In this technical age that we live in with semi-autonomous vehicles and innovative in-car technology, it’s only right that car keys change along with it. From standard keys to fobs and smart keys to smartphone-based digital keys, the ways in which we can open and start our vehicles is rapidly changing. However, the more high-tech keys are not without their faults; car crimes have risen by almost 50% in the last five years alone as a direct result of keyless car theft. Reports indicate that between 2017-2018 over 112,00 cars were stolen – that’s an average of around 307 cars a day! With high-tech theft on the rise, car manufacturers are feeling the pressure to improve their built-in systems and fightback against such crimes.
The majority of modern cars are now operated by a standard key fob that uses radio waves to unlock and start the vehicle rather than a physical key. Using simple tech, thieves are able to lengthen the signal emitted by the key fob, tricking the vehicle into thinking the key is nearby. Thieves will take the relay amplifiers or transmitters and place one near the vehicle and the other near the owner’s home where the key is kept, extending the radio signal, making it appear as though the fob is within range of the vehicle thus unlocking and starting the car. Once in the car, thieves can quickly change the system settings and drive off undetected – this can take as little as 10 seconds!
During recent months, six of the latest models from manufacturers including Audi, BMW, Ford and Volkswagen have undergone testing by security experts; Thatcham Research and received the highest rating for overall security, including their ability to defend against relay attacks. With recent figures revealing that more than 106,000 vehicles were stolen last year with an estimated payout of £376million for car theft claims, more manufacturers are using motion sensor technology to block relay attacks. Some key fobs now feature a ‘sleep’ mode that is activated when the fob has been left stationary for a period of time, no longer responding when attempts to lengthen its signal are made and will only become fully functional again when the vehicle owner moves the key. Security experts at Subaru on the other hand, have gone a step further, preventing thieves from hacking their vehicles by installing a pin code system where owner’s enter a five digit code located under the boot’s handle that will enable them to open the vehicle if the key fob has been disabled. However, Thatcham Research’s chief technical officer; Richard Billyeald believes "the motion sensor fob is a good short-term option, but the goal for carmakers must be to design out the vulnerability entirely” with key fob sensors taking anywhere between a minute up to half an hour before sleep mode is engaged.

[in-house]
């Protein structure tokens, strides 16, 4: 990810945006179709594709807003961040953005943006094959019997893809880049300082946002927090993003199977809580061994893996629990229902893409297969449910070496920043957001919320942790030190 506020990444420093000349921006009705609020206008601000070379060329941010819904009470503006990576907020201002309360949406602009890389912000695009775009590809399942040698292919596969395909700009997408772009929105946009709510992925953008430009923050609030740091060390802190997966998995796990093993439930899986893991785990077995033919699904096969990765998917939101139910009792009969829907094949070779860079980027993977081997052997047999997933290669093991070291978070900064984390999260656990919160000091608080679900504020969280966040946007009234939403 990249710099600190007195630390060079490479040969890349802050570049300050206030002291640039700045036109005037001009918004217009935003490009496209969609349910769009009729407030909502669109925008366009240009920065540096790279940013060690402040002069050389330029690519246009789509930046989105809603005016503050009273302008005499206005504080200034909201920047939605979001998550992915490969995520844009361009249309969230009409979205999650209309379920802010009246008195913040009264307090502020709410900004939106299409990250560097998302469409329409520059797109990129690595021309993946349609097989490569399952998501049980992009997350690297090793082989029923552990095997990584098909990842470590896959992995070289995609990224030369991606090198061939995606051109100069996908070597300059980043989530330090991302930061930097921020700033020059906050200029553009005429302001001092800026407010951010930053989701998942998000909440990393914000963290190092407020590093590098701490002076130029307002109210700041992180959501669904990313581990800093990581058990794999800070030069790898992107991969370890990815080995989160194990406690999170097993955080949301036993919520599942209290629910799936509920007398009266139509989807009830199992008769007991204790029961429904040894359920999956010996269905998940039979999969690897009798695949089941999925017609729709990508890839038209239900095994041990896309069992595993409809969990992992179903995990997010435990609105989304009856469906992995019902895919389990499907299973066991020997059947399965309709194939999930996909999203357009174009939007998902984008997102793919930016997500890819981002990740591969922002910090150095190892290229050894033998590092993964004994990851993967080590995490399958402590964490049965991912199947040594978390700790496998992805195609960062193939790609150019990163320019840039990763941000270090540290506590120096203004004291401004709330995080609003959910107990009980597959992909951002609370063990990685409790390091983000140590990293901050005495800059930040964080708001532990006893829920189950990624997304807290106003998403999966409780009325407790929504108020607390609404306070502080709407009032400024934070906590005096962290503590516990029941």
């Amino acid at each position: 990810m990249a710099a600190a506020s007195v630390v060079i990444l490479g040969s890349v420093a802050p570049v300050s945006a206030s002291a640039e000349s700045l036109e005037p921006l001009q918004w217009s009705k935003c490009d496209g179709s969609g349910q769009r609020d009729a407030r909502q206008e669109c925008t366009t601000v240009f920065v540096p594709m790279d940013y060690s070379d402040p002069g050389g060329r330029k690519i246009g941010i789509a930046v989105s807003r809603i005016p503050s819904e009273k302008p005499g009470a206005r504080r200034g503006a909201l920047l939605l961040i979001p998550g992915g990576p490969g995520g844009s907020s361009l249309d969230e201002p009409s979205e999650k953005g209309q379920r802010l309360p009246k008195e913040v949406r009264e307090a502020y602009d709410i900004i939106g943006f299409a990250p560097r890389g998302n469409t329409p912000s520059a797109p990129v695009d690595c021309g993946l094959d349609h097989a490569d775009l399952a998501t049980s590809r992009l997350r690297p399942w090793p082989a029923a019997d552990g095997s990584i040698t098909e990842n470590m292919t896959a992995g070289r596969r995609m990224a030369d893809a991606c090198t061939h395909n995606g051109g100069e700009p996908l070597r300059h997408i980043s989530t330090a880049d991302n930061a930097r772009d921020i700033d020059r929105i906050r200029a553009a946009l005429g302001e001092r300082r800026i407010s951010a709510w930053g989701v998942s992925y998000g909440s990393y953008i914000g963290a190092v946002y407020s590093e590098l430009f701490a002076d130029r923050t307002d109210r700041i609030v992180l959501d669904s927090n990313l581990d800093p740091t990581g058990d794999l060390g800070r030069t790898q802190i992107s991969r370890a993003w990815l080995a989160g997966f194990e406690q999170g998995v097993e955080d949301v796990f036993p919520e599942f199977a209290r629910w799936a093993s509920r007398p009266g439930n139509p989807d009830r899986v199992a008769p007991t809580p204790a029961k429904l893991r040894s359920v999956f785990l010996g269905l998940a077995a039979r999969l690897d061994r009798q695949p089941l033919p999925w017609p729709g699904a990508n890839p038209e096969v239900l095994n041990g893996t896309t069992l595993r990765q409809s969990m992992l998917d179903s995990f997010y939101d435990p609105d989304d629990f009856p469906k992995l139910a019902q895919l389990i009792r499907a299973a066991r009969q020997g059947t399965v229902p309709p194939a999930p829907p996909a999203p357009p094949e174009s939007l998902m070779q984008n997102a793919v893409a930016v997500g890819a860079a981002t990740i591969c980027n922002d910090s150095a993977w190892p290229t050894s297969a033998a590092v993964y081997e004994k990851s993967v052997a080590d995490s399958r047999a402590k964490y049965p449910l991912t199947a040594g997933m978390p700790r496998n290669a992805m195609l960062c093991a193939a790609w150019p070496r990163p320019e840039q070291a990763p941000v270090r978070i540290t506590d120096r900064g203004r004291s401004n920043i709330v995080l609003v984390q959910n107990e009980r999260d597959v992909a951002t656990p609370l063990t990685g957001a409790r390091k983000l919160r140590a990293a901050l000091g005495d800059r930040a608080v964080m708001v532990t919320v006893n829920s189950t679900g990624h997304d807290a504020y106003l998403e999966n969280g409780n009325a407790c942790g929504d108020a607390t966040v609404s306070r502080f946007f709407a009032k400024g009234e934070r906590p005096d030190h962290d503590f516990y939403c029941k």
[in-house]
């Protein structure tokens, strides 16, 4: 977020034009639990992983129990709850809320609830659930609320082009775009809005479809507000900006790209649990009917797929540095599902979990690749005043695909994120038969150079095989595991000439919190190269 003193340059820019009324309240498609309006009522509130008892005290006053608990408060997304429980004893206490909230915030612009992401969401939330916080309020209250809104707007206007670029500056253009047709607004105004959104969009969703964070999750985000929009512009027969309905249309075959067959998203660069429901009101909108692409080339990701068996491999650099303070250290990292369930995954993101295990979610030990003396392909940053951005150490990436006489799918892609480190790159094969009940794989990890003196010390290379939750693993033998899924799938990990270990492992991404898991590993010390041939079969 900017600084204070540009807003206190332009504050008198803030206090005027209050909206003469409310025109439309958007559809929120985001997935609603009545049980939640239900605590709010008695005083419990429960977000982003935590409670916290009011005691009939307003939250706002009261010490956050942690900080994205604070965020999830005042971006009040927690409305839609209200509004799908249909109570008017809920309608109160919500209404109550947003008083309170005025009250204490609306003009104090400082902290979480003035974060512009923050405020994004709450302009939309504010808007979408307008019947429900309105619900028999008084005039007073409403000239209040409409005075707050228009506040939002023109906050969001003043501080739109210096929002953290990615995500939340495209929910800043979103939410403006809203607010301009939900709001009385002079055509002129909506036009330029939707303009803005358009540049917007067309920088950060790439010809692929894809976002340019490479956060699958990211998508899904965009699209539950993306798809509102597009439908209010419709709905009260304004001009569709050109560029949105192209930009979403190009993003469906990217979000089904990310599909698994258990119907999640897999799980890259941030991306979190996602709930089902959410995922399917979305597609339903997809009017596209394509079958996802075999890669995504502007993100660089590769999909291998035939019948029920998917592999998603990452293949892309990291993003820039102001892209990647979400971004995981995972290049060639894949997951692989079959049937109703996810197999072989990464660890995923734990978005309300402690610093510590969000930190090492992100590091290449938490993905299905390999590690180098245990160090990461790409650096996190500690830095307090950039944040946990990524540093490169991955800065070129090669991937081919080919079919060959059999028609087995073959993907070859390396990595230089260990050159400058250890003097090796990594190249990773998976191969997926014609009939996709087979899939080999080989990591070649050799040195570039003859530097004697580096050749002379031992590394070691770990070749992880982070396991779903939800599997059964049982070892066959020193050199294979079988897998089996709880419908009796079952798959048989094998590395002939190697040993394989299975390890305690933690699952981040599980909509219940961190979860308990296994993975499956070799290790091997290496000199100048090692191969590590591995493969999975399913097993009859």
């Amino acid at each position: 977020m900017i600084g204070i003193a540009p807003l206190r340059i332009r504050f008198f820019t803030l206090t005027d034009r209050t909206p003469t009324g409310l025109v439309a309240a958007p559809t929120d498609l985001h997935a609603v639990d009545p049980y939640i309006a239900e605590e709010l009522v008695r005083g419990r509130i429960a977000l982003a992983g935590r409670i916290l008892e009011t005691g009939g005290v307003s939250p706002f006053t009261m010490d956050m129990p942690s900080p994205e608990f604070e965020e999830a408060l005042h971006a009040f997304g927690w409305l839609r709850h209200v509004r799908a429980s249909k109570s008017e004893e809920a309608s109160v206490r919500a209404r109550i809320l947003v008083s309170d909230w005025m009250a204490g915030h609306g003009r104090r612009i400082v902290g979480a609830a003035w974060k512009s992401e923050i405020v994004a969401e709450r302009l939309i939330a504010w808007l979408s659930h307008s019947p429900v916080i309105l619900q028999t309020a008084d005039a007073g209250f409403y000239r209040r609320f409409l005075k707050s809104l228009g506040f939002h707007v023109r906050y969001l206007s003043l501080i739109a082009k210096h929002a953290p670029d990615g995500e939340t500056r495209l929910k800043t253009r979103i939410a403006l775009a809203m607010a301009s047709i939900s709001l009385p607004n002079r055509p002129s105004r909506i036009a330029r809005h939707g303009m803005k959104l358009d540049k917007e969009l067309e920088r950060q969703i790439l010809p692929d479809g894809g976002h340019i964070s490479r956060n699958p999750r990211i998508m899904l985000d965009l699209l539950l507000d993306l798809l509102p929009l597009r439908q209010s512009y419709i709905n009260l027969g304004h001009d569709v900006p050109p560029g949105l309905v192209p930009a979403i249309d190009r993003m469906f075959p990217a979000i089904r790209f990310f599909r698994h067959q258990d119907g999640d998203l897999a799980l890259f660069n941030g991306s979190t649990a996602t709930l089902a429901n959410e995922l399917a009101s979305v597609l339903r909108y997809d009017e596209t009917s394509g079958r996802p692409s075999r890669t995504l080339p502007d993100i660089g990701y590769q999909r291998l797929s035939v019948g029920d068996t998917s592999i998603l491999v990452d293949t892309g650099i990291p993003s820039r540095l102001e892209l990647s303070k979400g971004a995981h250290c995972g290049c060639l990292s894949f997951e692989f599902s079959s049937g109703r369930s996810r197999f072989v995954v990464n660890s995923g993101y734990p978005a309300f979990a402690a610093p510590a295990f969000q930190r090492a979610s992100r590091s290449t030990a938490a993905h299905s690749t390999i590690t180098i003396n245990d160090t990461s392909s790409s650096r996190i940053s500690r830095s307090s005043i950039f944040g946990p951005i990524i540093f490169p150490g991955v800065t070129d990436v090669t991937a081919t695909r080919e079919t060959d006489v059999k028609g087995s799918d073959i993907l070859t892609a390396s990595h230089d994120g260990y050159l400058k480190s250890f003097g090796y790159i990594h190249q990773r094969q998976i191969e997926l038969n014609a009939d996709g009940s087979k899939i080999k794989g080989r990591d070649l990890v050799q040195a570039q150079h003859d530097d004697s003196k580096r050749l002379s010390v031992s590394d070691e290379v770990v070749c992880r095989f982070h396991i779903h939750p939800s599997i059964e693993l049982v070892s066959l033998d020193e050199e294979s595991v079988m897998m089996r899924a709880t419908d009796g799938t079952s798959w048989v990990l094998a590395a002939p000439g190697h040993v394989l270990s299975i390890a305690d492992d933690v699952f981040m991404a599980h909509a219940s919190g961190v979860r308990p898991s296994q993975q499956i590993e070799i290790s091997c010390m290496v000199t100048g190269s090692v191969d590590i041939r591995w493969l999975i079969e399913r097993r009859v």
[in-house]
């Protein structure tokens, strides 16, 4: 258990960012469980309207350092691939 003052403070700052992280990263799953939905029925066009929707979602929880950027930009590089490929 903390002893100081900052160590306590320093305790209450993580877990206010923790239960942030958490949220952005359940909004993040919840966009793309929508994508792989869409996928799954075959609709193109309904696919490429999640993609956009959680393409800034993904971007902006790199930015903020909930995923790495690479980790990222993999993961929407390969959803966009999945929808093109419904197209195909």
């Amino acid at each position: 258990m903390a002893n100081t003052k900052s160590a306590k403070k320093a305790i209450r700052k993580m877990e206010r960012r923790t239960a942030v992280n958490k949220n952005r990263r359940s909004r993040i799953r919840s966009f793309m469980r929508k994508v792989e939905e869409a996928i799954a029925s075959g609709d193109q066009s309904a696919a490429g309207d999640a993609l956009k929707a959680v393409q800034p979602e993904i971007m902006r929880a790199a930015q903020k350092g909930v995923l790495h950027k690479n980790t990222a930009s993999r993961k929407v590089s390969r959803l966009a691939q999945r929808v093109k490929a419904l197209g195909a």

While this will certainly help ease the minds of those who are in the market for a new car, unfortunately this is not so for drivers who have recently bought vehicles with keyless technology before the motion sensor fob was offered or those that own a car where that type of fob isn’t even available. Under such circumstances, drivers should consider alternative measures such as purchasing a faraday pouch in which they can store keys as well as checking the driver’s manual to see if the fob can be switched off in order to prevent keyless car theft. It is also advisable that any fobs, including spares, are stored away from household entry points.
With car technology developing and improving at an extraordinary rate, it’s only fitting that the ways in which we open and start our vehicles evolve too, but at what cost? Keyless car theft is on the rise and while manufacturers are finding ways to combat this, it begs the question is enough being done to prevent high-tech car theft? Are manufacturers perhaps overcomplicating things in their bid to stay ahead of the game in technological advancement, ultimately making it too technical? We can’t help but think that there’s nothing wrong with a good old fashioned key – “if it ain’t broke, don’t fix it” right?
What are your thoughts on motion sensor car fobs? Are car manufacturers doing enough to prevent high-tech car theft? Let us know your thoughts via our social media channels!
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